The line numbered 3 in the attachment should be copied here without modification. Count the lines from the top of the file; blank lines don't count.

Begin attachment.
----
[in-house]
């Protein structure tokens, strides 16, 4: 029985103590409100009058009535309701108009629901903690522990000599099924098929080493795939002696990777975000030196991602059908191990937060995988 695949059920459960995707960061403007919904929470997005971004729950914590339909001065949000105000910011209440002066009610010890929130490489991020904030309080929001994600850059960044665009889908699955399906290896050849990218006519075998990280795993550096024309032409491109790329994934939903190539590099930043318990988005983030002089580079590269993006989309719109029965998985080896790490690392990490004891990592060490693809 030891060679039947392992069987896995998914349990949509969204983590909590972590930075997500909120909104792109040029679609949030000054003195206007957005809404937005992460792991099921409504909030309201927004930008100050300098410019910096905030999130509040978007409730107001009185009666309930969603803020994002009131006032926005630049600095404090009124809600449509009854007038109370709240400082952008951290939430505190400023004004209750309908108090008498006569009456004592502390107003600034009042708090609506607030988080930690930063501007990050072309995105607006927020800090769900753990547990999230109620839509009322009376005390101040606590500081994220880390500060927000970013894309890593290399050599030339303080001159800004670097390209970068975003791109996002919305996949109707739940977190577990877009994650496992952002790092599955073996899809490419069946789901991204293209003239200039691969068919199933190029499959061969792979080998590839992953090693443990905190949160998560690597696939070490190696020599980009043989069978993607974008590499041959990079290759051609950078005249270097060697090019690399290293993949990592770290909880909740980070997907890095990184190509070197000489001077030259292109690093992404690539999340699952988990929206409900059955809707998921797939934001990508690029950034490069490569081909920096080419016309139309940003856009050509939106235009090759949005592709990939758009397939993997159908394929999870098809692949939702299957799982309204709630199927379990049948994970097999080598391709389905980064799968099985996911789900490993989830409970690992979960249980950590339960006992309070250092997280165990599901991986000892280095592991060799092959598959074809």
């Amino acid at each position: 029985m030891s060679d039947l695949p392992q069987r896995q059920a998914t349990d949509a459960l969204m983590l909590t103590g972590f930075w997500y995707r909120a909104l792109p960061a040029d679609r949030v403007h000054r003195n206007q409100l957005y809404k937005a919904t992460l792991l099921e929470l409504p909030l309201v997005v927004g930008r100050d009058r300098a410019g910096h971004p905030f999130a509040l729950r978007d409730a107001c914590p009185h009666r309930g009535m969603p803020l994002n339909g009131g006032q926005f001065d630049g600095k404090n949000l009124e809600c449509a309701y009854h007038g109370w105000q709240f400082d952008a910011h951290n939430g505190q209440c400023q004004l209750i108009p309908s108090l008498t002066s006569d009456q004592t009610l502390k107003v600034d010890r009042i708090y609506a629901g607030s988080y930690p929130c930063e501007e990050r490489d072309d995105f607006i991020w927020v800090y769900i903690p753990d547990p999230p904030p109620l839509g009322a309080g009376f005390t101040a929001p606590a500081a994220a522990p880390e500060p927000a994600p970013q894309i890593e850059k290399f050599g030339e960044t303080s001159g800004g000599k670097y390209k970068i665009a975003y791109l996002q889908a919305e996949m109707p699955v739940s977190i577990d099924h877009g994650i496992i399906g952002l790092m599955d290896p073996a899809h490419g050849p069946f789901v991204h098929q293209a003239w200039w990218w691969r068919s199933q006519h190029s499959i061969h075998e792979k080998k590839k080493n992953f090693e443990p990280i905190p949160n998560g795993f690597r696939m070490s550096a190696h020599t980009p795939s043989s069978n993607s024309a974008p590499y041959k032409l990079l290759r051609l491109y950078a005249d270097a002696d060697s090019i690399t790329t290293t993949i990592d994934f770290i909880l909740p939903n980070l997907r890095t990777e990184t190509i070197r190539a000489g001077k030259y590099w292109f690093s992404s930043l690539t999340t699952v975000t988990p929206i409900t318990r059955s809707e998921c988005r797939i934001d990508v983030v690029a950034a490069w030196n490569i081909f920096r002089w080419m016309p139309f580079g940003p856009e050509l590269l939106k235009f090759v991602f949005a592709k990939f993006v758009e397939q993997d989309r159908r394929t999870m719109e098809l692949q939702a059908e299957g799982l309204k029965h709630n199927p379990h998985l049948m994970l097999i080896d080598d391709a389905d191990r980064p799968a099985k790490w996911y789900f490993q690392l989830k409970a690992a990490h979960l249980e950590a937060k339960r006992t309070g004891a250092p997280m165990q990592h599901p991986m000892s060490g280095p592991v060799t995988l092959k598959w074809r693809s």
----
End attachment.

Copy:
């Amino acid at each position: 029985m030891s060679d039947l695949p392992q069987r896995q059920a998914t349990d949509a459960l969204m983590l909590t103590g972590f930075w997500y995707r909120a909104l792109p960061a040029d679609r949030v403007h000054r003195n206007q409100l957005y809404k937005a919904t992460l792991l099921e929470l409504p909030l309201v997005v927004g930008r100050d009058r300098a410019g910096h971004p905030f999130a509040l729950r978007d409730a107001c914590p009185h009666r309930g009535m969603p803020l994002n339909g009131g006032q926005f001065d630049g600095k404090n949000l009124e809600c449509a309701y009854h007038g109370w105000q709240f400082d952008a910011h951290n939430g505190q209440c400023q004004l209750i108009p309908s108090l008498t002066s006569d009456q004592t009610l502390k107003v600034d010890r009042i708090y609506a629901g607030s988080y930690p929130c930063e501007e990050r490489d072309d995105f607006i991020w927020v800090y769900i903690p753990d547990p999230p904030p109620l839509g009322a309080g009376f005390t101040a929001p606590a500081a994220a522990p880390e500060p927000a994600p970013q894309i890593e850059k290399f050599g030339e960044t303080s001159g800004g000599k670097y390209k970068i665009a975003y791109l996002q889908a919305e996949m109707p699955v739940s977190i577990d099924h877009g994650i496992i399906g952002l790092m599955d290896p073996a899809h490419g050849p069946f789901v991204h098929q293209a003239w200039w990218w691969r068919s199933q006519h190029s499959i061969h075998e792979k080998k590839k080493n992953f090693e443990p990280i905190p949160n998560g795993f690597r696939m070490s550096a190696h020599t980009p795939s043989s069978n993607s024309a974008p590499y041959k032409l990079l290759r051609l491109y950078a005249d270097a002696d060697s090019i690399t790329t290293t993949i990592d994934f770290i909880l909740p939903n980070l997907r890095t990777e990184t190509i070197r190539a000489g001077k030259y590099w292109f690093s992404s930043l690539t999340t699952v975000t988990p929206i409900t318990r059955s809707e998921c988005r797939i934001d990508v983030v690029a950034a490069w030196n490569i081909f920096r002089w080419m016309p139309f580079g940003p856009e050509l590269l939106k235009f090759v991602f949005a592709k990939f993006v758009e397939q993997d989309r159908r394929t999870m719109e098809l692949q939702a059908e299957g799982l309204k029965h709630n199927p379990h998985l049948m994970l097999i080896d080598d391709a389905d191990r980064p799968a099985k790490w996911y789900f490993q690392l989830k409970a690992a990490h979960l249980e950590a937060k339960r006992t309070g004891a250092p997280m165990q990592h599901p991986m000892s060490g280095p592991v060799t995988l092959k598959w074809r693809s």